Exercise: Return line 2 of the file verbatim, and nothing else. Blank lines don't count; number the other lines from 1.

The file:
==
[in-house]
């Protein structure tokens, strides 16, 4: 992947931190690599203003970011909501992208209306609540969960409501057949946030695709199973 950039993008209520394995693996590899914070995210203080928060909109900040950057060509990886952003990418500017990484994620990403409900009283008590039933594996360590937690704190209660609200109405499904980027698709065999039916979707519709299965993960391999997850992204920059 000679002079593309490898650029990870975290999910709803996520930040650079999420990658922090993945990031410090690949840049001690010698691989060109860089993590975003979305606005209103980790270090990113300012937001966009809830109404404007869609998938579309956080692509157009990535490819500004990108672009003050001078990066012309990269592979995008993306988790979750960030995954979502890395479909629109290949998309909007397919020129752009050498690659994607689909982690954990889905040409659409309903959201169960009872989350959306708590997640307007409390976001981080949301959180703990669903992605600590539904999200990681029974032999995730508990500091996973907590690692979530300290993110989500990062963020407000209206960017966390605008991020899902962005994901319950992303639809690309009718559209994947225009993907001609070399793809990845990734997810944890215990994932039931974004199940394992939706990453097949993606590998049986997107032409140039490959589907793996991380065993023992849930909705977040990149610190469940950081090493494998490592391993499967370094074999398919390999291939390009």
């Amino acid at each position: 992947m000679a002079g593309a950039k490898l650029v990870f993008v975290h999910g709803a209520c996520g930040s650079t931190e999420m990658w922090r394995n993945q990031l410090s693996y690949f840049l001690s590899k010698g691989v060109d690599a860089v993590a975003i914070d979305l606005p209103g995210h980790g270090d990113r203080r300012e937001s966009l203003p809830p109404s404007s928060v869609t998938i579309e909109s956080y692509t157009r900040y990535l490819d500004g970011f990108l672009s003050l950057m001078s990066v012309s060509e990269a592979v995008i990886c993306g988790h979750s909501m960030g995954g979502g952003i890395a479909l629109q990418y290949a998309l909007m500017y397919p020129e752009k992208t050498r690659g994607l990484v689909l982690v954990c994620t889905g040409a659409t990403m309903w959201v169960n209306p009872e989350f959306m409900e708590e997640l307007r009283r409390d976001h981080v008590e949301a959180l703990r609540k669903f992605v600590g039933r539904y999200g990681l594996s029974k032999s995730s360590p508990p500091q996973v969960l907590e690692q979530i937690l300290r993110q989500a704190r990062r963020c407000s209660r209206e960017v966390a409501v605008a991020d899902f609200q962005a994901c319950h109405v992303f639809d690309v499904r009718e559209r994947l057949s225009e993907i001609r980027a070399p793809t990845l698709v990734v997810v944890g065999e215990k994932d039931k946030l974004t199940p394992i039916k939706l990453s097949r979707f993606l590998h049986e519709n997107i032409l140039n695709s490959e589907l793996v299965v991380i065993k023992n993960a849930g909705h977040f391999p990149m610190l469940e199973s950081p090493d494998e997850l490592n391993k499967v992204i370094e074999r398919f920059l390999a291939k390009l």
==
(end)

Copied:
């Protein structure tokens, strides 16, 4: 992947931190690599203003970011909501992208209306609540969960409501057949946030695709199973 950039993008209520394995693996590899914070995210203080928060909109900040950057060509990886952003990418500017990484994620990403409900009283008590039933594996360590937690704190209660609200109405499904980027698709065999039916979707519709299965993960391999997850992204920059 000679002079593309490898650029990870975290999910709803996520930040650079999420990658922090993945990031410090690949840049001690010698691989060109860089993590975003979305606005209103980790270090990113300012937001966009809830109404404007869609998938579309956080692509157009990535490819500004990108672009003050001078990066012309990269592979995008993306988790979750960030995954979502890395479909629109290949998309909007397919020129752009050498690659994607689909982690954990889905040409659409309903959201169960009872989350959306708590997640307007409390976001981080949301959180703990669903992605600590539904999200990681029974032999995730508990500091996973907590690692979530300290993110989500990062963020407000209206960017966390605008991020899902962005994901319950992303639809690309009718559209994947225009993907001609070399793809990845990734997810944890215990994932039931974004199940394992939706990453097949993606590998049986997107032409140039490959589907793996991380065993023992849930909705977040990149610190469940950081090493494998490592391993499967370094074999398919390999291939390009």